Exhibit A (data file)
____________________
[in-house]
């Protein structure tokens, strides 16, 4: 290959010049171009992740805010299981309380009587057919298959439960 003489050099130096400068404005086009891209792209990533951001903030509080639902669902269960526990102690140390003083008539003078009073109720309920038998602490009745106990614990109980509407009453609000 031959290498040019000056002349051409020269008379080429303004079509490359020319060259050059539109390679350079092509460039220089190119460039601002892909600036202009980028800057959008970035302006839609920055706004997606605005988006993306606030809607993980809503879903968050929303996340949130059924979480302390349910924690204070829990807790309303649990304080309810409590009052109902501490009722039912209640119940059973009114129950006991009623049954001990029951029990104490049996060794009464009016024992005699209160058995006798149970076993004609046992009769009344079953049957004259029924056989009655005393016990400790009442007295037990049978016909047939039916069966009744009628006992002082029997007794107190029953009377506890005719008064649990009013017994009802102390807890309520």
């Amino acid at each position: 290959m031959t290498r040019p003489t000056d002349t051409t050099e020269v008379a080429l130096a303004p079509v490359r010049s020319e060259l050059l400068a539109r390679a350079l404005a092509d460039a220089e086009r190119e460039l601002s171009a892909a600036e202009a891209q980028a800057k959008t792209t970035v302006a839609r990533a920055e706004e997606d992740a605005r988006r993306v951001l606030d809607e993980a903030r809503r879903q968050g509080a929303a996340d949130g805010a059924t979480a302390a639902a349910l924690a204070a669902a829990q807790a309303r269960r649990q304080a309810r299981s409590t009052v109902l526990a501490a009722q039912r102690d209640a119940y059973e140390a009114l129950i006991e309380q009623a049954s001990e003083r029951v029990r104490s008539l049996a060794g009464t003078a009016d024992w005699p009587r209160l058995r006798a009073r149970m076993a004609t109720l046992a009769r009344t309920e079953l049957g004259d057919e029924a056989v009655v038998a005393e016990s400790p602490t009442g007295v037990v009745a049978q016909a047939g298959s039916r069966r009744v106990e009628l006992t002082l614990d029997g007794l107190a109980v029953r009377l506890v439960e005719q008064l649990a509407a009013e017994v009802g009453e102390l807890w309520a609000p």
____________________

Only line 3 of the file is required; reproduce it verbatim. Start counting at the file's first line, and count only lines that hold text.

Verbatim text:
């Amino acid at each position: 290959m031959t290498r040019p003489t000056d002349t051409t050099e020269v008379a080429l130096a303004p079509v490359r010049s020319e060259l050059l400068a539109r390679a350079l404005a092509d460039a220089e086009r190119e460039l601002s171009a892909a600036e202009a891209q980028a800057k959008t792209t970035v302006a839609r990533a920055e706004e997606d992740a605005r988006r993306v951001l606030d809607e993980a903030r809503r879903q968050g509080a929303a996340d949130g805010a059924t979480a302390a639902a349910l924690a204070a669902a829990q807790a309303r269960r649990q304080a309810r299981s409590t009052v109902l526990a501490a009722q039912r102690d209640a119940y059973e140390a009114l129950i006991e309380q009623a049954s001990e003083r029951v029990r104490s008539l049996a060794g009464t003078a009016d024992w005699p009587r209160l058995r006798a009073r149970m076993a004609t109720l046992a009769r009344t309920e079953l049957g004259d057919e029924a056989v009655v038998a005393e016990s400790p602490t009442g007295v037990v009745a049978q016909a047939g298959s039916r069966r009744v106990e009628l006992t002082l614990d029997g007794l107190a109980v029953r009377l506890v439960e005719q008064l649990a509407a009013e017994v009802g009453e102390l807890w309520a609000p």